Music industry entrepreneur Sean Combs, also known as Diddy, set off a firestorm online Thursday when he posted an open letter to corporate America calling on businesses to spend more money on Black-owned media companies, only to have his own history of allegedly underpaying Black artists thrown back in his face.
In an open letter titled “If You Love Us, Pay Us,” Combs called on companies to up their advertising spending with Black-owned media businesses to invest in the Black community, writing that “no longer can Corporate America manipulate our community into believing that incremental progress is acceptable action.”
Combs wrote his own cable TV network, Revolt, has to “fight for crumbs” like every other Black-owned businesses for advertising revenue while big businesses make billions of dollars off the Black community.
However, Combs’ open letter appears to have backfired, as social media users pointed out Combs himself has been accused for years of profiting off underpaid Black artists signed to his record label.
The Lox, a rap group once signed to Combs’ Bad Boy Entertainment, accused the record exec of withholding the group’s publishing rights during a 2005 radio interview, which Combs called into to defend himself — but the issue was settled after Combs returned the publishing rights to members Jadakiss, Sheek Louch, and Styles P shortly after their on-air clash.
Mase, another rapper once on Bad Boy’s roster, slammed Combs last year in an Instagram post, accusing Combs of refusing to sell Mase’s publishing rights back to him unless he could match an offer from a European buyer in excess of $2 million after initially purchasing the rights from Mase for just $20,000 in 1996, Mase claimed.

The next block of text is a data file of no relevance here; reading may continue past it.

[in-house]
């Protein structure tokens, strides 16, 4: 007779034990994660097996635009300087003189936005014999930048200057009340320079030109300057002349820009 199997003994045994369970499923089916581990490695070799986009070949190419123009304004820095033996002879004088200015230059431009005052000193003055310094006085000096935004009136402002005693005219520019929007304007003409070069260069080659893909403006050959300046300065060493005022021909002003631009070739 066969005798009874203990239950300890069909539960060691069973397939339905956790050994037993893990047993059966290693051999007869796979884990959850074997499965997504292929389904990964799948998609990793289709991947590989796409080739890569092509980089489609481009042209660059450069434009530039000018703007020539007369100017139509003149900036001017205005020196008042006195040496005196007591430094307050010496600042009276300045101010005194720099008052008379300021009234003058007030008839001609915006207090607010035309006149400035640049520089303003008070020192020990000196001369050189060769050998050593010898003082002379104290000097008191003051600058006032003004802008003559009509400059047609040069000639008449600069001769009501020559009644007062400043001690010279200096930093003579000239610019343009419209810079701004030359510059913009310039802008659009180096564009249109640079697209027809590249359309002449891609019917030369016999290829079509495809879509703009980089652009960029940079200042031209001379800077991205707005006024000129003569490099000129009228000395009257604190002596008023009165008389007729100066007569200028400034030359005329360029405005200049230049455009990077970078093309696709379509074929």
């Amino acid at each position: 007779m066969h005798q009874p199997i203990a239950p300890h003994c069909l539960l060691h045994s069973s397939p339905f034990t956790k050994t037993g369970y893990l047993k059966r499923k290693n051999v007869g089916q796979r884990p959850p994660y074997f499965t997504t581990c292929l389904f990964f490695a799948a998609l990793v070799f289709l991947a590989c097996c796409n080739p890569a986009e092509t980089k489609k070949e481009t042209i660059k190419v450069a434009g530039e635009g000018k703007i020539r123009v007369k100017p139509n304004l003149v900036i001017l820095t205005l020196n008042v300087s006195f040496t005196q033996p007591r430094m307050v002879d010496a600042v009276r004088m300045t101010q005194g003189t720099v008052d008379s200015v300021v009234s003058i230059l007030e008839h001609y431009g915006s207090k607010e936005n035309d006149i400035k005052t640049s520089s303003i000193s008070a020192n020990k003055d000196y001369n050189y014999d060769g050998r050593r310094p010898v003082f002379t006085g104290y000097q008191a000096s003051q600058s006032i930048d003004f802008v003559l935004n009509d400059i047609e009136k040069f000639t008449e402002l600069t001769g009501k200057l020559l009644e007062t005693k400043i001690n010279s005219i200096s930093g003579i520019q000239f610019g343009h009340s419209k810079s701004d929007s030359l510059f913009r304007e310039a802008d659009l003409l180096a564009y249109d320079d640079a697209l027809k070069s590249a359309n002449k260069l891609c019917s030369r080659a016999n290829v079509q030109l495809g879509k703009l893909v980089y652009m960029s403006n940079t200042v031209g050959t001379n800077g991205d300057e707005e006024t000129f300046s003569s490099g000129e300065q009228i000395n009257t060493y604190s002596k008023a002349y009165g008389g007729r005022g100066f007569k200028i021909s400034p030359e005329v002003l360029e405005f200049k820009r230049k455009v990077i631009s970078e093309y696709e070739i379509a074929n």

Combs’ drama over music rights is just a chapter in a long history of artists who claim they were taken advantage of by powerful music industry leaders with unfair recording contracts.
$55 million. That’s how much Forbes estimates Combs took home in 2020. Combs began his career as a record executive and producer, but now makes most of his money from drinks, like his partnership with Diageo’s Ciroc vodka and ownership in DeLeón tequila and Aquahydrate water. Forbes estimated Combs was worth $820 million in 2017.
“Diddy” was trending on Twitter Thursday, after the open letter went viral and users pointed out artists’ allegations against Combs. Television host Jessica Fyre responded to Combs’ letter, writing she had been approached by his network to do an unpaid hosting job. “We cannot keep knocking white folks for their disrespect towards minority creators while doing the same thing to each other,” she wrote on Twitter. American rapper Noname said Combs was “shaming white corporations for a capitalist business model he almost completely replicated.” Revolut did not immediately respond to a Forbes request for comment.
If You Love Us, Pay Us: A letter from Sean Combs to Corporate America (Revolt)